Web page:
ERC-CoG and Lendület project leader, Konkoly Observatory, Research Centre for Astronomy and Earth Sciences, Eötvös Loránd Research Network, Budapest, Hungary

FIELD OF RESEARCH : Astrophysics

RESEARCH PROJECT : RADIOSTAR: Radioactivities from Stars to Solar Systems.

FUNDER: European Research Council (ERC) ERC-2016-COG – Grant Agreement 724560

ABOUT ASTROPHYSICS

Have you ever looked up into the sky at night and wondered about the nature of all the stars and galaxies you can see? Astrophysics is about understanding all objects in space, from planets to stars, meteorites and galaxies. This includes understanding the physics of how they shine and interact, as well as the physics involved with how they came to be.

Astrophysics is a broad field with many different subdisciplines. Some astrophysicists create computational models, whereas others work at observatories trying to catch a glimpse of faraway planets. One subdiscipline is nuclear astrophysics, an interdisciplinary field that applies theories from nuclear physics to processes in environments in space. Nuclear astrophysicists are interested in the role that nuclear processes play in the lifecycles of stars and the formation of new elements. A lot of this work is focused on the physics of atomic nuclei.

Maria is a nuclear astrophysicist who studies nuclear reactions in stars. She explains, “I like the fact that my work combines different aspects of physics, from the nature of stars and galaxies, to the nuclear physics of the nuclei inside the stars, to the atomic physics in the spectra of stars, and even chemistry and laboratory analysis, when dealing with data from solid meteoritic rocks.” Within such a broad topic, there are always new things to learn and discover. “Even though I have been working in this field for 30 years, I have never stopped learning,” say Maria. “There are always new perspectives to consider and new methods to tackle that bring me far away from my comfort zone. This is challenging and adventurous.”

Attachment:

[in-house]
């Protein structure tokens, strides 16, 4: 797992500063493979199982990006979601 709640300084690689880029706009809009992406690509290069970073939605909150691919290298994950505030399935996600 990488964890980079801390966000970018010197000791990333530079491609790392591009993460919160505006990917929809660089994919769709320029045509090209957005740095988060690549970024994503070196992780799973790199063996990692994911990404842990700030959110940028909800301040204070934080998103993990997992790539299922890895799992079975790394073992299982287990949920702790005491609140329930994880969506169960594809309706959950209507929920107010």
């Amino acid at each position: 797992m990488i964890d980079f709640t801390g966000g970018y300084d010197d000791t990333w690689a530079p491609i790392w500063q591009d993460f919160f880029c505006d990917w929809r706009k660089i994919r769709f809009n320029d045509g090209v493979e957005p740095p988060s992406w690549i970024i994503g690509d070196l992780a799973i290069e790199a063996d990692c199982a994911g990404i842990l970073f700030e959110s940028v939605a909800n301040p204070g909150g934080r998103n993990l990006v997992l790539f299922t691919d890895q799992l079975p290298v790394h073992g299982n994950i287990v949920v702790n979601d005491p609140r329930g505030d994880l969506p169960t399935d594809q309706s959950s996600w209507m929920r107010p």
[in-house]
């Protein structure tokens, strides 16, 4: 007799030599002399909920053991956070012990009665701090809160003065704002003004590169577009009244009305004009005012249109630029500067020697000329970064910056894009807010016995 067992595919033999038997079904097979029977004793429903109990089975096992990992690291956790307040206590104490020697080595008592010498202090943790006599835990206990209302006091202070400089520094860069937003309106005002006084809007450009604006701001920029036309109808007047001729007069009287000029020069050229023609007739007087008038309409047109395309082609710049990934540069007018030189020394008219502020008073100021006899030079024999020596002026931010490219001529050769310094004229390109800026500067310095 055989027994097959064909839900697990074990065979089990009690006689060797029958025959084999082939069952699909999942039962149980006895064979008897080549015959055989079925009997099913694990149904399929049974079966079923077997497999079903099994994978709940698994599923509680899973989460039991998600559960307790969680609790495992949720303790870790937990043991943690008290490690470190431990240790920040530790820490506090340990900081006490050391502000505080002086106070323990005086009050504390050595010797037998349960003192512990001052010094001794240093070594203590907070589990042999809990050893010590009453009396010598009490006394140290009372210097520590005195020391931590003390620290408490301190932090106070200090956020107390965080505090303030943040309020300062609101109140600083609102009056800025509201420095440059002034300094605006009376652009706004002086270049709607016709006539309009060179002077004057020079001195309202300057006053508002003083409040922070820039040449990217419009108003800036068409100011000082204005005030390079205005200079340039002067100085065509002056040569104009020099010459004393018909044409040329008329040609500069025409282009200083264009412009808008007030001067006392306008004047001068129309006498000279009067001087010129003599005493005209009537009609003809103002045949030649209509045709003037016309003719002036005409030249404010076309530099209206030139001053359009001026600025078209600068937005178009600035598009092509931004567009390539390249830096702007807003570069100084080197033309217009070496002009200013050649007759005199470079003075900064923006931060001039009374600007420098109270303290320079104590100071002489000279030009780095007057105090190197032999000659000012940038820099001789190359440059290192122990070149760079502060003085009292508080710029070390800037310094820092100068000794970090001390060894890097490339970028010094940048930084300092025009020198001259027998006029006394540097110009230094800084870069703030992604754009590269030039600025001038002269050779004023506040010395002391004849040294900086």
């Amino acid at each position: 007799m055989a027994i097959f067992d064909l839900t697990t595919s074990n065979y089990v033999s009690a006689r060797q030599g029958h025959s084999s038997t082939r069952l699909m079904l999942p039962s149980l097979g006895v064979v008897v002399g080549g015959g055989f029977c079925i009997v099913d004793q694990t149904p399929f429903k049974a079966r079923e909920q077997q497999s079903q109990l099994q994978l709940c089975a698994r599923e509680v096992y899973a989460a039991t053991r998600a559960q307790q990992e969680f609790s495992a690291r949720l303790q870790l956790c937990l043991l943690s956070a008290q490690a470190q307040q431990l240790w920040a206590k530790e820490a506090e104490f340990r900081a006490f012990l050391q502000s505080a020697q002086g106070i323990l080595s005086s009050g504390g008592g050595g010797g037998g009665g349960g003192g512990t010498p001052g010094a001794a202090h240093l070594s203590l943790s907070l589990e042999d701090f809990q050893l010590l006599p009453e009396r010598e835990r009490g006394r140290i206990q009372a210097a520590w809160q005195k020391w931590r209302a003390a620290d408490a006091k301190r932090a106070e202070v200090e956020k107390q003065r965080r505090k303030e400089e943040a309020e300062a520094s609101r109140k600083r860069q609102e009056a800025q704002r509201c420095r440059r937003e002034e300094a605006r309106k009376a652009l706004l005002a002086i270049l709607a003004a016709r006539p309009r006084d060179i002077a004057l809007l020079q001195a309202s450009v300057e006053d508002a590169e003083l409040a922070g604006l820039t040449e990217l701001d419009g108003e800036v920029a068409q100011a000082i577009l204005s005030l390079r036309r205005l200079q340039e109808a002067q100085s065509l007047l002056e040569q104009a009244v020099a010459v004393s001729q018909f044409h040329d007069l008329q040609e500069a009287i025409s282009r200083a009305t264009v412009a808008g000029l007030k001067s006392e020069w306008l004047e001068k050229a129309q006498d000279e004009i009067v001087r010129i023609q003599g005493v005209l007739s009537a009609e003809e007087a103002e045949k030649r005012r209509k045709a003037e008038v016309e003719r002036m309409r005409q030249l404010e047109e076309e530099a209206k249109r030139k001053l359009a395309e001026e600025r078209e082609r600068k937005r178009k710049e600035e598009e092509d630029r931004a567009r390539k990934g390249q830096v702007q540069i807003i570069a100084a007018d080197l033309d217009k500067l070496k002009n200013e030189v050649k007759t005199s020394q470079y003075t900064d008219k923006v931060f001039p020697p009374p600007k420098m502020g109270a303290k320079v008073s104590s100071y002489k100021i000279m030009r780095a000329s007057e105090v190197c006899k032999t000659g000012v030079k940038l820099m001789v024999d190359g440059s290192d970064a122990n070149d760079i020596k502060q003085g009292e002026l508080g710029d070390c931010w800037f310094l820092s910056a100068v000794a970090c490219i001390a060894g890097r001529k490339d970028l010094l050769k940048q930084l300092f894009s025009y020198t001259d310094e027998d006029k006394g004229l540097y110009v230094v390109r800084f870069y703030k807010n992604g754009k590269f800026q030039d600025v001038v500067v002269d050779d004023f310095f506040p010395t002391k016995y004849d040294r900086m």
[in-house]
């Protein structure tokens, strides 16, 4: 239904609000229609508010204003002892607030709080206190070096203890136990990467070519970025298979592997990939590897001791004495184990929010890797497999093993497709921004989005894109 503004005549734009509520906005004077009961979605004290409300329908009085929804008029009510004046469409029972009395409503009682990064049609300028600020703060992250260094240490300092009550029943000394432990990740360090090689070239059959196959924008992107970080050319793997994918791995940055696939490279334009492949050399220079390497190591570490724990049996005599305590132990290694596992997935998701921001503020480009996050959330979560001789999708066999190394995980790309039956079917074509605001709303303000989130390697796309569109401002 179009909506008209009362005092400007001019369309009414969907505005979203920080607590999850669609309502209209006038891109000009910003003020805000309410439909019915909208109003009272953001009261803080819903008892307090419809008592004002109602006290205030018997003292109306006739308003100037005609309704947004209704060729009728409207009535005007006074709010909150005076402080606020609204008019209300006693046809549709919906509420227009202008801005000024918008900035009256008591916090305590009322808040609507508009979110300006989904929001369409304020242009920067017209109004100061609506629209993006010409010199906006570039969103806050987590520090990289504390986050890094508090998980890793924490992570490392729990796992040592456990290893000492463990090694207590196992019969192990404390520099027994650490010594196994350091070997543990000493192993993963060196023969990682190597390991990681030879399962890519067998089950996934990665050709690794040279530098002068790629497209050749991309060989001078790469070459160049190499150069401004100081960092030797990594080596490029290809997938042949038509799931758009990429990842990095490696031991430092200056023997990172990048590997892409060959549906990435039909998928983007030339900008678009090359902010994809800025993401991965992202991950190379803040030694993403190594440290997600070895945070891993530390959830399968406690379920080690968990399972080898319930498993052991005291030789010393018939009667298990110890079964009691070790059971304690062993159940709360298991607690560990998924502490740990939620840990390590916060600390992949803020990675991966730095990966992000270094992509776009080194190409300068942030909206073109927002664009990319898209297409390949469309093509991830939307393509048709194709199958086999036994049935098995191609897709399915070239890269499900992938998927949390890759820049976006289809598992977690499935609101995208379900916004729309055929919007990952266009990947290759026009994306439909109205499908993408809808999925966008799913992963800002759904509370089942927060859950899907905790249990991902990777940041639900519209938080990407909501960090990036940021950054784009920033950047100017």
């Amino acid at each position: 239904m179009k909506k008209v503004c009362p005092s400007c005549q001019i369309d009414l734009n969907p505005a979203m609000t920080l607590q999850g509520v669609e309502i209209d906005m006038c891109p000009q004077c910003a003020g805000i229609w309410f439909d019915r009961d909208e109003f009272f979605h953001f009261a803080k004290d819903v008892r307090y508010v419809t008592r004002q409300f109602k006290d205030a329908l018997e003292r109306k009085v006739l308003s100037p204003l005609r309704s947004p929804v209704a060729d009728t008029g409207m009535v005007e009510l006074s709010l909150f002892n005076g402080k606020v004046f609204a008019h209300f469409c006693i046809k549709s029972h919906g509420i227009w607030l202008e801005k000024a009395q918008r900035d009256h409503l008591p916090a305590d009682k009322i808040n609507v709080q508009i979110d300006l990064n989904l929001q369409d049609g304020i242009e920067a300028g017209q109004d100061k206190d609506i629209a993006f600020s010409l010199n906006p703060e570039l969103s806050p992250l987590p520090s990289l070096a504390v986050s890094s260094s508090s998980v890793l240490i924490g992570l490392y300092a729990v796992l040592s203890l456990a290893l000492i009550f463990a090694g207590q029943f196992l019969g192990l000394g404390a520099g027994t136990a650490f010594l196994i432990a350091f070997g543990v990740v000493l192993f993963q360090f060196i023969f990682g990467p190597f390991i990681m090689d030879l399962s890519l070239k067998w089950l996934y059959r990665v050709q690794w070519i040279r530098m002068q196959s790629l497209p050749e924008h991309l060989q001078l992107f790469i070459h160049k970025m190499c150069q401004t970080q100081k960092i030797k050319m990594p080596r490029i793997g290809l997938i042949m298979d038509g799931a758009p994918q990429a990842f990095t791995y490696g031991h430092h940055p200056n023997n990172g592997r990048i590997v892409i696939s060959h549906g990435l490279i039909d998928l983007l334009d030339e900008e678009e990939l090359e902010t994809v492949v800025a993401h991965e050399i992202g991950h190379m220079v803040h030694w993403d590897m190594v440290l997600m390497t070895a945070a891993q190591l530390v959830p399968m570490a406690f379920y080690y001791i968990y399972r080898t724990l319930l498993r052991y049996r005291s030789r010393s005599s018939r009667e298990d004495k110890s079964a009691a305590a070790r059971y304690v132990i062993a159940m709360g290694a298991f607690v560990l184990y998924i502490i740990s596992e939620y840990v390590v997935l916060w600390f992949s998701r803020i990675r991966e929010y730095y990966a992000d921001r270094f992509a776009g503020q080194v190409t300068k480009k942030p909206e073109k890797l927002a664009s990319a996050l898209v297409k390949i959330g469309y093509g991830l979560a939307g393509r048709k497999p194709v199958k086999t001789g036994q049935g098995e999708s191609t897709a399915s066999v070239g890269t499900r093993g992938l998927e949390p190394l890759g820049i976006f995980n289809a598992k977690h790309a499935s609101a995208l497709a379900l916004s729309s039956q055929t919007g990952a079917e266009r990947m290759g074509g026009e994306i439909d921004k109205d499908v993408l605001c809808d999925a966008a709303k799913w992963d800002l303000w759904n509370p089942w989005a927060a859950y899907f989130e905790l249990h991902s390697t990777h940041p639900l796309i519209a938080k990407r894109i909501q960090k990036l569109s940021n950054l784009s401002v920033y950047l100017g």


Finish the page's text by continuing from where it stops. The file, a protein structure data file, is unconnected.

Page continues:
While Maria is based at Konkoly Observatory in Hungary, the international team behind the RADIOSTAR project and the nature of her work mean Maria collaborates with a wide range of scientists. “I normally work with nuclear physicists,” she says. One such collaborative project (called LUNA) involves measuring nuclear reactions in a laboratory located deep underneath a mountain in Italy. The laboratory has been built more than 1km underground so that the thick layer of rock above it prevents cosmic rays from the Sun interfering with the incredibly sensitive nuclear data that are being collected. “I also work with colleagues who analyse meteoritic rocks,” says Maria, “as well as astronomers who take and interpret stellar spectra.”

Nicholas Butler, an American philosopher, once said, “An expert is one who knows more and more about less and less until he knows absolutely everything about nothing.” Maria disagrees with this. “It is a funny joke,” she says, “but in my experience this does not happen. As I have discovered more about my specific field of neutron captures in stars, I have also had to understand and link this knowledge to its many implications in other fields. So, I have also had to learn about chemistry, dust, meteorites, nuclear reactions, nuclear structure, etc.”

As astrophysicists discover more and more solar planets, a key aim will be to understand our Solar System’s place relative to all the other planetary systems in the Galaxy. This will require greater understanding of the composition of our own Solar System, necessitating further studies of chemical elements, radioactive nuclei, the formation of the Sun and how our Solar System evolved. “The more we try to explore such questions, the more need there is to communicate between different fields,” says Maria. “One of the main challenges for an astrophysicist is to connect your own research to other areas of science, and the next generation of scientists needs to be ready for this.”

EXPLORE A CAREER IN ASTROPHYSICS

• Check out the Royal Astronomic Society’s career resources. They have interviews with people working in the field, and even hold competitions and events you can get involved with.

Space Careers is a good resource to find out about opportunities like summer schools and astrophysics events.